A young couple moves in to an apartment only to be surrounded by peculiar neighbors and occurrences. When the wife becomes mysteriously pregnant, paranoia over the safety of her unborn child begins to control her life.
In 1937 Los Angeles, private investigator Jake 'J.J.' Gittes specializes in cheating-spouse cases. His current target is Hollis Mulwray, high-profile chief engineer for the Los Angeles Department of Water and Power, whose wife suspects him of infidelity. In following Mulwray, Gittes witnesses some usual business dealings, such as a public meeting for construction of a new dam to create additional water supply for Los Angeles, as fresh water is vital to the growing community during the chronic drought; Mulwray opposes the dam. Eventually Gittes sees Mulwray meeting with an unknown young woman who isn't his wife. Once news of the supposed tryst between Mulwray and this woman hits the media, additional information comes to light that makes Gittes believe that Mulwray is being framed for something and that he himself is being set up. In his investigation of the issue behind Mulwray's framing and his own setup, Gittes is assisted by Mulwray's wife Evelyn, but he thinks she isn't being ...Written by
Despite lobbying Robert Evans and Jack Nicholson for the chance to direct the film, when he finally landed the gig Roman Polanski started having second thoughts. The thought of returning to Los Angeles, where his wife Sharon Tate had been brutally murdered four years earlier, was too overwhelming for him. See more »
As Jake is rifling through Ida Sessions' purse at her apartment, a glimpse of her Social Security card shows a date of 9-23-1915. That would make Ida 22 years old in 1937, far younger than the character portrayed by Diane Ladd. See more »
All right, Curly. Enough's enough. You can't eat the Venetian blinds. I just had them installed on Wednesday.
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The film opens with the 1940's Paramount logo. See more »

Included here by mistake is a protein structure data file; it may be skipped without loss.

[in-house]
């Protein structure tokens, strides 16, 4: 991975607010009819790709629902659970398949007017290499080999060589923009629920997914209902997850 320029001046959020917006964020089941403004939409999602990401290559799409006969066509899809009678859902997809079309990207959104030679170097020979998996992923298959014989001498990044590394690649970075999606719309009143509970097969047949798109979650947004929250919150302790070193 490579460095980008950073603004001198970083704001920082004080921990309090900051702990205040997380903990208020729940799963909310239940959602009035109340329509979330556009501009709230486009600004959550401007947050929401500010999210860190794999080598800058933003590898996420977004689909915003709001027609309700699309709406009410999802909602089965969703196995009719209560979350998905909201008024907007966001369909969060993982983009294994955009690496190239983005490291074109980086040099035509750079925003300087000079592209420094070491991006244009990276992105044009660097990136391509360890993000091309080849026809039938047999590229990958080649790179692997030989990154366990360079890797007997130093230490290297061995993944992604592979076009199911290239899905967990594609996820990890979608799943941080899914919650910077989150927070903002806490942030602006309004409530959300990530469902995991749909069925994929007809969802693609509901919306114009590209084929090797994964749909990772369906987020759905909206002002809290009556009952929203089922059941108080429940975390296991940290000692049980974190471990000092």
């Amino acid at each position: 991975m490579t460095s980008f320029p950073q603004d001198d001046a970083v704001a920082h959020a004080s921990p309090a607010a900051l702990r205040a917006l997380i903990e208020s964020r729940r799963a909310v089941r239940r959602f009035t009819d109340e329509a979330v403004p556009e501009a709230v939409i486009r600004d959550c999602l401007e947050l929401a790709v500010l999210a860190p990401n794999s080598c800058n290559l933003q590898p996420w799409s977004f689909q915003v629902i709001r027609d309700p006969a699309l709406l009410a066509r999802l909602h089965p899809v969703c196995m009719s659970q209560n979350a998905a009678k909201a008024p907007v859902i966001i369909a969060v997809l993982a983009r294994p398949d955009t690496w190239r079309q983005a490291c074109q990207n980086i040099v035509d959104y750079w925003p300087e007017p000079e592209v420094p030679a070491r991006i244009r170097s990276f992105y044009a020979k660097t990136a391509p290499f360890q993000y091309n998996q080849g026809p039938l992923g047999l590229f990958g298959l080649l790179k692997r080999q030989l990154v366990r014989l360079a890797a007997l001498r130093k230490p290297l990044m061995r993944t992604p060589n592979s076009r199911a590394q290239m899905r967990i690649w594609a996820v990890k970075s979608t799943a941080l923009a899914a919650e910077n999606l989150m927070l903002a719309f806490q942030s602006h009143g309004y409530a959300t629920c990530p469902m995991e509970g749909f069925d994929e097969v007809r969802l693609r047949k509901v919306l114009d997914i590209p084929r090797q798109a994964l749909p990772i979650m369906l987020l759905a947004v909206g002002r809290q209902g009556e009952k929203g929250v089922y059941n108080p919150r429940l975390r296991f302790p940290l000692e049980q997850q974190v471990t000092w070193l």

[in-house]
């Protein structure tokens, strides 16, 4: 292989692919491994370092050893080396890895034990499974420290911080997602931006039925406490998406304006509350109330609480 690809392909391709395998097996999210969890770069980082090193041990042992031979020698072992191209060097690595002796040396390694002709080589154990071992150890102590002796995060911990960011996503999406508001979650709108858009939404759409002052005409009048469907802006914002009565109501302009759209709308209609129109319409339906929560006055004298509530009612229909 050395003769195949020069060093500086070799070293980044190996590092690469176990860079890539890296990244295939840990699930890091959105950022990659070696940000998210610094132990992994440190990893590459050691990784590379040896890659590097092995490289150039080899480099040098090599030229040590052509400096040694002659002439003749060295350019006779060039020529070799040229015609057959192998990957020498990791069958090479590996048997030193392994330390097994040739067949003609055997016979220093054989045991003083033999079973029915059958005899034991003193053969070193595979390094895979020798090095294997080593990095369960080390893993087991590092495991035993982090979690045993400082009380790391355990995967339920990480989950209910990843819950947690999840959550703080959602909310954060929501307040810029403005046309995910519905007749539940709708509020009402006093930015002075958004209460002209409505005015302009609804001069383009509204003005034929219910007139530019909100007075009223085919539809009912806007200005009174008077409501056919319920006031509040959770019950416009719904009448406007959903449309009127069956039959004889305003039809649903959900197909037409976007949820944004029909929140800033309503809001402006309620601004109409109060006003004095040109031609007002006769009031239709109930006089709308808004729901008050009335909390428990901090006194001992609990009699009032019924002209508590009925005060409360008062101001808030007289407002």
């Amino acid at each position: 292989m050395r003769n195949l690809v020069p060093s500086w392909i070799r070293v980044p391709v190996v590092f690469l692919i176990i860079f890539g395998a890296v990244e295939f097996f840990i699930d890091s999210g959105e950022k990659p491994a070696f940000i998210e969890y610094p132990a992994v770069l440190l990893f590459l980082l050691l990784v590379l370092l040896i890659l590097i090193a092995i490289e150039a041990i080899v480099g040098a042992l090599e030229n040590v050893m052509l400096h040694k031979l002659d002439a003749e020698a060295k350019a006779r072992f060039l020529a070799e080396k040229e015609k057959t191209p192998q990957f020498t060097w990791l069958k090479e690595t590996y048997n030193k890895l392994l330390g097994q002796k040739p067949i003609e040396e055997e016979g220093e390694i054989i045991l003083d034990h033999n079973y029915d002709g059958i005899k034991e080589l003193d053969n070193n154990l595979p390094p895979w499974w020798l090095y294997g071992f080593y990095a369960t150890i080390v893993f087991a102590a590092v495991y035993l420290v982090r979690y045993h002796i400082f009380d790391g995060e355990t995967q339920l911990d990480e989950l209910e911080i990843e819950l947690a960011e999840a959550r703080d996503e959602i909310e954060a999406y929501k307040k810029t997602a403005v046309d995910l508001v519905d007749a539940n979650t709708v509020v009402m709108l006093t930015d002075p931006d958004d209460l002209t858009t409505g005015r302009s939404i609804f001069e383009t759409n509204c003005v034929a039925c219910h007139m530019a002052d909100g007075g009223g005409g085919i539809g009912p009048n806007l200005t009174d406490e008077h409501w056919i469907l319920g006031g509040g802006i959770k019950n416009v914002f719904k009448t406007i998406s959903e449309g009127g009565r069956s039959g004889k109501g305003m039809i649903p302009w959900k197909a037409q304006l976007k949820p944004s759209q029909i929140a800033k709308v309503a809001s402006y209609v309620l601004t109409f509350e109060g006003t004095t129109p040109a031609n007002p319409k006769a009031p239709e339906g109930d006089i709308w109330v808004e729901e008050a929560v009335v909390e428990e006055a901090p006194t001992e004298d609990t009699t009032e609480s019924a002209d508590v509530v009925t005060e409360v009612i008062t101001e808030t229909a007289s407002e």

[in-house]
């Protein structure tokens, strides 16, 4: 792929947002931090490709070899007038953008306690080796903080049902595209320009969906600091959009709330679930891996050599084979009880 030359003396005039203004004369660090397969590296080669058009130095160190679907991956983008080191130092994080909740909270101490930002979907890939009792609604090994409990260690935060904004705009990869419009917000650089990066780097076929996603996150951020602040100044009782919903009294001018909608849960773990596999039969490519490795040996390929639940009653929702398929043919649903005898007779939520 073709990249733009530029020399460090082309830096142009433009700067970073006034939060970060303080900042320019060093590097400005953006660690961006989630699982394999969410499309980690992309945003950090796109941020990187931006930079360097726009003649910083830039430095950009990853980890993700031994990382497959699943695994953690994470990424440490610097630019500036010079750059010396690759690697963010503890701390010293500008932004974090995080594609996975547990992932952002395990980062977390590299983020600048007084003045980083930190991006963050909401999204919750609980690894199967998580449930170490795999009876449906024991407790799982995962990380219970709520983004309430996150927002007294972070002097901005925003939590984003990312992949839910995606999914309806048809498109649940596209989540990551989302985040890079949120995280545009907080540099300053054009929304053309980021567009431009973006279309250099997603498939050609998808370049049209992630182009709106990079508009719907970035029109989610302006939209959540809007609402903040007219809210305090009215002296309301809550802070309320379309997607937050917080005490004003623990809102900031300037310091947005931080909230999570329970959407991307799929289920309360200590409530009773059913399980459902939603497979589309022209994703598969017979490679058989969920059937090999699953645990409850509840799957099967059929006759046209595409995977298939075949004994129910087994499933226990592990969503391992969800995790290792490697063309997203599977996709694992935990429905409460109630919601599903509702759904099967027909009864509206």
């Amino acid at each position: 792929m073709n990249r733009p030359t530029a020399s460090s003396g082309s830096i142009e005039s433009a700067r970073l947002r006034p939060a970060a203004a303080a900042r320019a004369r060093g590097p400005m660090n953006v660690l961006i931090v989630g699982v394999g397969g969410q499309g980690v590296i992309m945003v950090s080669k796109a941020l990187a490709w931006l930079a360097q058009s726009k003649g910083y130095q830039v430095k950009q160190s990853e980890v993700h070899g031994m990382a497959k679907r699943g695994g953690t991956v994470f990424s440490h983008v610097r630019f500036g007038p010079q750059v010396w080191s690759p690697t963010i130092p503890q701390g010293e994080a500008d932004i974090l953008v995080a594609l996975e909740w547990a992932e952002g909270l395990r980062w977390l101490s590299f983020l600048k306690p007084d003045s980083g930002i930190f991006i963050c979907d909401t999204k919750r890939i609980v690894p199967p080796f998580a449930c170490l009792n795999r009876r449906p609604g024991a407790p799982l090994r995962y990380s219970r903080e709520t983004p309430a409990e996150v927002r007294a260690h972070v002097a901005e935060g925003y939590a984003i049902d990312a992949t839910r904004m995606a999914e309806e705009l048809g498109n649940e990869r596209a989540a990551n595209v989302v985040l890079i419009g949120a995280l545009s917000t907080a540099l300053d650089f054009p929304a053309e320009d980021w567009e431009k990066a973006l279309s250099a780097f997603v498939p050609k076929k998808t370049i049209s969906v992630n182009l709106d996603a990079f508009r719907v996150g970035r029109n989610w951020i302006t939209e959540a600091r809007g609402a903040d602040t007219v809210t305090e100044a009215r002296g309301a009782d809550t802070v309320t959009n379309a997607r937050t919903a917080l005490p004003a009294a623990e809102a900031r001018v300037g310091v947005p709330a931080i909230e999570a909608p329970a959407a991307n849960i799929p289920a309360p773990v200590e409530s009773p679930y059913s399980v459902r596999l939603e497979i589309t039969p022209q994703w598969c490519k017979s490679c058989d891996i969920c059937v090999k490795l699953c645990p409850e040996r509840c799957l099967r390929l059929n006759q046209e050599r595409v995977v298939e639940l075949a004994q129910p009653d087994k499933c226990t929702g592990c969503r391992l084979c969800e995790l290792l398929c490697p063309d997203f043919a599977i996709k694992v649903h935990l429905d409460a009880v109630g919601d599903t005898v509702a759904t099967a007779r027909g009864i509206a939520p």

5.1 track on the Blu-ray release replaces gunshot sound effects and a few other foley effects. The 2.0 track provided as a second option is the original unaltered mono. See more »
Set in late '30s Los Angeles this 1974 film opens with a woman, identifying herself as Evelyn Mulwray, asking private detective Jake Gettes to find out whether her husband, chief engineer of the LA Water and Power Company, is having an affair. He follows him and ultimately photographs him with another woman. Somehow these pictures end up in the papers and he is approached by another woman who it turns out is the real wife of Mulwray... and she intends to sue. He continues to investigate Mulwray and suspects some odd goings on at Water and Power... then Mulwray turns up dead; drowned during a severe drought. His continued investigation brings him closer to the real Evelyn as well as into real danger as he learns the truth about Water and Power's activities which could make some people very rich at the expense of other, poorer, people.
This film may have been made about a quarter of a century after the classic era for film noir but it perfectly captures the feel of those films. It has morally ambiguous characters inhabiting a murky world that contrasts with the bright Los Angeles sunshine. The story has many twists and turns without feeling unnecessarily complex or confusing. The cast does a great job; especially Jack Nicholson who is in every scene so that the viewer doesn't know anything Gettes doesn't know. Faye Dunaway is solid as Evelyn Mulwray and John Huston is suitably menacing as her father; a man standing to make a lot of money with many dark secrets. Overall I'd definitely recommend this to anybody wanting a good mystery or fans of film noir.
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